Norwegian telecom company Telenor said it would seek damages from the Indian government if the issue of its 22 cancelled licences was not resolved.
It did not specify a compensation amount in its notice to the government, but said it intended to "seek compensation for all investment, guarantees and damages". It invested Rs 14,000 crore (Rs 140 billion) in India through a unit in Singapore.
This was the second notice to New Delhi, after Russian company Sistema last month asked the government to resolve the issue of its cancelled licences in six months, citing a bilateral pact.
Telenor said it would seek international arbitration if a solution was not found.
"We have informed the Government of India of our intent to invoke the provisions of the Comprehensive Economic Cooperation Agreement between India and Singapore," Telenor spokesperson Glenn Mandelid said in an emailed statement.
The company said it was hopeful it remained the government's intent to protect and encourage bonafide foreign investments in the country.
"We are convinced we can resolve this matter through continuing dialogue with the government such that Telenor remains a serious and long-term participant in the Indian market that brings the benefit of competition to the Indian consumers," the statement stated.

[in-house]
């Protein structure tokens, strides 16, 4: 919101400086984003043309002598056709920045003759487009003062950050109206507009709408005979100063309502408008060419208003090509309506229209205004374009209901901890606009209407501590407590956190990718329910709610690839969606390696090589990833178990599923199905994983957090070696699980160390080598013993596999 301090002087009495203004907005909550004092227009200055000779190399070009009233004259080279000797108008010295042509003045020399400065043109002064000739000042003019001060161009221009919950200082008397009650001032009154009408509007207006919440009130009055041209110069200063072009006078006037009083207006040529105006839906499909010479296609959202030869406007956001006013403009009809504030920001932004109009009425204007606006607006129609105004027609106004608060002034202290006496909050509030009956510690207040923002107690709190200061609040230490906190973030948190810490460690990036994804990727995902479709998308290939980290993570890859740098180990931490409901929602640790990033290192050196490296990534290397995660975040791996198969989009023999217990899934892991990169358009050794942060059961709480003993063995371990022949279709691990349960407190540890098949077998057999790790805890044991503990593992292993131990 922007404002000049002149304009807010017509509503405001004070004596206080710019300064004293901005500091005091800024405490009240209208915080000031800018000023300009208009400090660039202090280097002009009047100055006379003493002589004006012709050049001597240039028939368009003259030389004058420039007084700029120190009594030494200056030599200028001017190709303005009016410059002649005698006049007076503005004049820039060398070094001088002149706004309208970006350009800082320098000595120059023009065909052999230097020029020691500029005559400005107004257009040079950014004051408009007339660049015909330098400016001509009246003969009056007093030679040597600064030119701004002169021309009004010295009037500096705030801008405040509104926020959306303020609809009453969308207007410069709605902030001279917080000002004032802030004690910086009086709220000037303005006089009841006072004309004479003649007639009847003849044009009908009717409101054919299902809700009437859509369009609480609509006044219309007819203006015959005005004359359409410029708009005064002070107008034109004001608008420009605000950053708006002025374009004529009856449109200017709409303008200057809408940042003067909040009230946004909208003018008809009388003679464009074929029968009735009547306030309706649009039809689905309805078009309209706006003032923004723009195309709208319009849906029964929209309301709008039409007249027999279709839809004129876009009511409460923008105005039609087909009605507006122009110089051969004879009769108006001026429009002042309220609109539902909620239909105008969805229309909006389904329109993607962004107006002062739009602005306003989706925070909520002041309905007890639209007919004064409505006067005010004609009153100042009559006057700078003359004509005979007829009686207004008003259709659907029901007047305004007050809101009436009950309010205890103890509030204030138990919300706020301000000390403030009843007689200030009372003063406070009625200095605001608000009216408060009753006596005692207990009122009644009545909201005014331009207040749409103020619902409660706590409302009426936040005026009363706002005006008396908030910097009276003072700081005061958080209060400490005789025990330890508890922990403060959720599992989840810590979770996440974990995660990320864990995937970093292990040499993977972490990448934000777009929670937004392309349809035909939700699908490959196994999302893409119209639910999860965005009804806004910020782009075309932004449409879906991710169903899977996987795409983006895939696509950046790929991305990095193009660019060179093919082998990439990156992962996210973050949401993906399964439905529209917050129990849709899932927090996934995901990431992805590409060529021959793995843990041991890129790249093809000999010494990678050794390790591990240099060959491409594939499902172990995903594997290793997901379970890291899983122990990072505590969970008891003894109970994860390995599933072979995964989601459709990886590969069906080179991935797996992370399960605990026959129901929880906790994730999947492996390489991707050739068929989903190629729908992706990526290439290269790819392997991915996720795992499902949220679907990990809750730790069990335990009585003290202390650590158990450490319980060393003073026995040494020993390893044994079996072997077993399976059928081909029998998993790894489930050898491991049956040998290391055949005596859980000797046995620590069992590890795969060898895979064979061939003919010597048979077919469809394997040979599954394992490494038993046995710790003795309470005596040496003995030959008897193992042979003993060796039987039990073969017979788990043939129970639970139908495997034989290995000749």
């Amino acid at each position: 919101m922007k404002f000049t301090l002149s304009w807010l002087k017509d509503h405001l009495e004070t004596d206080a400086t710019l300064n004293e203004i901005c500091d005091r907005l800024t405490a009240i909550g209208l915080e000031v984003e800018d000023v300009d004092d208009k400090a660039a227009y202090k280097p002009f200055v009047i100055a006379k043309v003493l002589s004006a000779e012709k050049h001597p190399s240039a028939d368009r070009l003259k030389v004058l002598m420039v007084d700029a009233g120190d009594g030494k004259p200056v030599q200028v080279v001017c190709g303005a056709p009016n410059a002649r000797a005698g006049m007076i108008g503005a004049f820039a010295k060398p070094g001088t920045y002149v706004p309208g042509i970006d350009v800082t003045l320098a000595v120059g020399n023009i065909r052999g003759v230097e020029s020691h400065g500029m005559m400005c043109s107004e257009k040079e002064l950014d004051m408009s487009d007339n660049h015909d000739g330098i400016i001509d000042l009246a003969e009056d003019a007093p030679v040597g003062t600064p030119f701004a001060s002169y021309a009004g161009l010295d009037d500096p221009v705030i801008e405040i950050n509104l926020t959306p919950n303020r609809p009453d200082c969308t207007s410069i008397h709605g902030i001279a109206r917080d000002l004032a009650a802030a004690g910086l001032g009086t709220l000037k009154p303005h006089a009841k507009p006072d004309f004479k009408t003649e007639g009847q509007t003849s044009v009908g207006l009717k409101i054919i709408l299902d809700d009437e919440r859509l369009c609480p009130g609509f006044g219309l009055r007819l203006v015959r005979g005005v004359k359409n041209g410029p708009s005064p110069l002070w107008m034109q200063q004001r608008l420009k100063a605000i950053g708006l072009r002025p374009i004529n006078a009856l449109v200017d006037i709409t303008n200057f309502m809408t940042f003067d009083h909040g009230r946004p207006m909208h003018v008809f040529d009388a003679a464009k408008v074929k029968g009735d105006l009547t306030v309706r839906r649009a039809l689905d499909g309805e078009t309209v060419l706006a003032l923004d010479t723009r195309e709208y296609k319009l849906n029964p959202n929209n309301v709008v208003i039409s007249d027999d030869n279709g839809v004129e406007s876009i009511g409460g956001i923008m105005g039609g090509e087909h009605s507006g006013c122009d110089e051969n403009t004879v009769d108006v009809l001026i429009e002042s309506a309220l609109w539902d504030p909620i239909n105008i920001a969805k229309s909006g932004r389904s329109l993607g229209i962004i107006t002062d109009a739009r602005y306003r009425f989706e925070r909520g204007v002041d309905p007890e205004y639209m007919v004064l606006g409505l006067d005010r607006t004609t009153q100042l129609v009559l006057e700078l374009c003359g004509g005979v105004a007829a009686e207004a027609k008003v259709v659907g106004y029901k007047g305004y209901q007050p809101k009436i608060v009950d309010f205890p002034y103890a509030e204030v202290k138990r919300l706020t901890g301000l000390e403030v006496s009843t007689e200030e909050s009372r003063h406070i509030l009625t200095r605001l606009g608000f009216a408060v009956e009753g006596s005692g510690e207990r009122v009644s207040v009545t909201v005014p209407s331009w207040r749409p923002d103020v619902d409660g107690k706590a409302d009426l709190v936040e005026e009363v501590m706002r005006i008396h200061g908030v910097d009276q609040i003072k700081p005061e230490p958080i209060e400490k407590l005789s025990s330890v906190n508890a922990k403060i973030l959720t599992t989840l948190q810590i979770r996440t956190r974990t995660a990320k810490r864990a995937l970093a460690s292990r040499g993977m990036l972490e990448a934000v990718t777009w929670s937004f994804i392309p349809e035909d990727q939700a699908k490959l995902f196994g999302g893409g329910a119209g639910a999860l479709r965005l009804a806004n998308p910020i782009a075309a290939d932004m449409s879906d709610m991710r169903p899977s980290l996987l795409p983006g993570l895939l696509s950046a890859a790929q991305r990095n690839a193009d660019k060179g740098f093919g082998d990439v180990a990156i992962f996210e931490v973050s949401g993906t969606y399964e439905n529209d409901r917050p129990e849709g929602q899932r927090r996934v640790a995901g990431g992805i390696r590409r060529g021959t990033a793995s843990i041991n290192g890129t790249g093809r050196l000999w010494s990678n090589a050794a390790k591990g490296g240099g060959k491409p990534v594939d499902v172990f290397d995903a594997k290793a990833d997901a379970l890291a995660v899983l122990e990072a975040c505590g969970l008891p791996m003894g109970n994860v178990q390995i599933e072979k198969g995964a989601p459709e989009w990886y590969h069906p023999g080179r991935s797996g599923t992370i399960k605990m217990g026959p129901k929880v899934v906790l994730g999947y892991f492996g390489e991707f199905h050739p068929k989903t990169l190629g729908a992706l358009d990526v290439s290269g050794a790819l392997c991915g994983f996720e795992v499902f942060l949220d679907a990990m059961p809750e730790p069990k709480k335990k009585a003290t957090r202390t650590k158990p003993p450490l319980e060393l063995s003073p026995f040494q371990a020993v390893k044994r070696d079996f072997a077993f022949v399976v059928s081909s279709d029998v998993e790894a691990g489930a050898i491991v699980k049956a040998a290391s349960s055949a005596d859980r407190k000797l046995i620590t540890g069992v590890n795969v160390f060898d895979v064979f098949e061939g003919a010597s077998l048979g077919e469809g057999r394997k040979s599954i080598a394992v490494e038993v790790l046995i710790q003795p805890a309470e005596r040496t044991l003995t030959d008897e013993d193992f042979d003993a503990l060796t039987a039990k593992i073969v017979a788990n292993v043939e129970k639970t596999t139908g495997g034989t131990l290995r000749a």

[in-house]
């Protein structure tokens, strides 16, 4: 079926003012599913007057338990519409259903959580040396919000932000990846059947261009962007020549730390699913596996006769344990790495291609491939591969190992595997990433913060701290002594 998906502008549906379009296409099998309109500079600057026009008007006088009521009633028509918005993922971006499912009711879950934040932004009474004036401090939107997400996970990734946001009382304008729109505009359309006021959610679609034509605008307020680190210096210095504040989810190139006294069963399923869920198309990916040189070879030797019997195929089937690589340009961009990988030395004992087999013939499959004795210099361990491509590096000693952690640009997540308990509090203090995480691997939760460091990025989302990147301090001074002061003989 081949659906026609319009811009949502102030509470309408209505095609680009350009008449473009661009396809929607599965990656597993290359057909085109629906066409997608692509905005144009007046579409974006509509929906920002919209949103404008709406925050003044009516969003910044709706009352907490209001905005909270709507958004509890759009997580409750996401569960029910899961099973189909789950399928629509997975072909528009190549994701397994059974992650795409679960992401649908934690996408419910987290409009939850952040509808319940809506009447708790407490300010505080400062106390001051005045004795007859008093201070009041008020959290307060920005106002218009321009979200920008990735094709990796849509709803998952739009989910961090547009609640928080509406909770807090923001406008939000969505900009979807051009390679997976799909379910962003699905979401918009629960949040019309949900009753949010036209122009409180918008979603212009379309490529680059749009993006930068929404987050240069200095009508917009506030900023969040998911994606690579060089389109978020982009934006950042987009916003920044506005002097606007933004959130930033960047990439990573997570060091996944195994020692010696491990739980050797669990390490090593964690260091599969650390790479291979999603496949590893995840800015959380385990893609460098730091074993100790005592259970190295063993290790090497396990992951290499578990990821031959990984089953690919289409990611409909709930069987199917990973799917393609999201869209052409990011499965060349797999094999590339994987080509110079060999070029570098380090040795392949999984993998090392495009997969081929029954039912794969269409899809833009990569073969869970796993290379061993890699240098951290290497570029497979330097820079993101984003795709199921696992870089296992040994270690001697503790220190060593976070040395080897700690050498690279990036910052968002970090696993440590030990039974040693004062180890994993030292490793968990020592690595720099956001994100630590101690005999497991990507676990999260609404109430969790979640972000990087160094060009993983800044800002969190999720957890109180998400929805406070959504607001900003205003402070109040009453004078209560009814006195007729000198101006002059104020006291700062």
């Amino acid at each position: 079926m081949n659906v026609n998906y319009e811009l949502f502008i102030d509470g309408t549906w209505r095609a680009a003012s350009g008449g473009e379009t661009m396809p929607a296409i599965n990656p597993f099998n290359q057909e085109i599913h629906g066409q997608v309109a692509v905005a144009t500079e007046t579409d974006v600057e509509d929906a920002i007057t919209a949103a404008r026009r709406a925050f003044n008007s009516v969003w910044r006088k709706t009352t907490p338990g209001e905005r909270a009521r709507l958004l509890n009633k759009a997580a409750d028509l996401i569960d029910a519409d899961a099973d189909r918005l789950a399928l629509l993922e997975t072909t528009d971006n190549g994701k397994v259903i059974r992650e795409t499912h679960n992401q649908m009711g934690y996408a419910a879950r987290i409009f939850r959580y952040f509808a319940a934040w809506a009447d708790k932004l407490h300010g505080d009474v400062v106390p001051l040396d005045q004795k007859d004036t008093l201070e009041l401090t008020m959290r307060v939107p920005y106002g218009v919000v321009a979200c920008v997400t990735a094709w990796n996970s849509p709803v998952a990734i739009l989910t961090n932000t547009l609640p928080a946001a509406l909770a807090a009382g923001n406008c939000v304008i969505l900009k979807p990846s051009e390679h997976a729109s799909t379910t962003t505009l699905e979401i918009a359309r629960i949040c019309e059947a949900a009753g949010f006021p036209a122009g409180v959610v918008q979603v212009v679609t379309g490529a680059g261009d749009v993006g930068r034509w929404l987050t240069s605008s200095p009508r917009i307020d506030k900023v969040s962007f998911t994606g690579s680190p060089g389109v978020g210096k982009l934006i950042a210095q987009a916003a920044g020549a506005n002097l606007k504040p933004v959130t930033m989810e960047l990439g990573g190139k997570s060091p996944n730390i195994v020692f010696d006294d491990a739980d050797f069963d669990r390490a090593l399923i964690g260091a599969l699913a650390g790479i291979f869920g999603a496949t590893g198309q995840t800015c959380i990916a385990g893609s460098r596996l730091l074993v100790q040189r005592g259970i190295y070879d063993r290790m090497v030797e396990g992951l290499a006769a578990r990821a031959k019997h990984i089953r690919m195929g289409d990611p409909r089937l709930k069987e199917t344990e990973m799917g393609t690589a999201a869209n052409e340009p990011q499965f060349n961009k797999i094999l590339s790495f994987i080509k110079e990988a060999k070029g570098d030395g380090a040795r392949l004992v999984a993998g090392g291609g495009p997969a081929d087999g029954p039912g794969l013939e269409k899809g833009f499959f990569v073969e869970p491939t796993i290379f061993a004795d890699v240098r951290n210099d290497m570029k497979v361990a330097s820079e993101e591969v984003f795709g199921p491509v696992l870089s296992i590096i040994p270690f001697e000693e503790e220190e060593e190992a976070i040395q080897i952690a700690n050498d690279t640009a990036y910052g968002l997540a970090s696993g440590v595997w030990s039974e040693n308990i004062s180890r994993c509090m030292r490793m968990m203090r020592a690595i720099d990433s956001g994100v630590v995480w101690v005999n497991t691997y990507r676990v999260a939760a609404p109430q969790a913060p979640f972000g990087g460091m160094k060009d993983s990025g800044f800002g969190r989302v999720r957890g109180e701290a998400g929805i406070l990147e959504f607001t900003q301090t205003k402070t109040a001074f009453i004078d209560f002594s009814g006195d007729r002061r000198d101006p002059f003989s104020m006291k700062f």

DoT secretary R Chandrashekhar said: "We have not received any notice."
Corporate affairs minister M Veerappa Moily said he had not seen "the letter" from Telenor. "I am yet to see the letter. We can examine it legally within the parameters of my ministry," he told reporters outside Parliament House.
"There is a thing like a rule of law. Whether you go to international law... But we'll have to examine within the parameters of our law and the law of the land," Moily said, according to an agency report.
Telenor has a 67.25 per cent stake in its Indian joint venture with realty company Unitech, Unitech Wireless.
It is fighting a battle with Unitech in the Company Law Board. It accused Unitech of "fraud and misrepresentation" after the licence cancellation order and said it would find a new partner and transfer its telecom business assets in India to a new company.
The Supreme Court on February 2 ordered cancellation of all 122 licences issued in January 2008 by the then telecom minister, A Raja. Telenor has also filed a petition in the apex court, seeking a review of the cancellation order.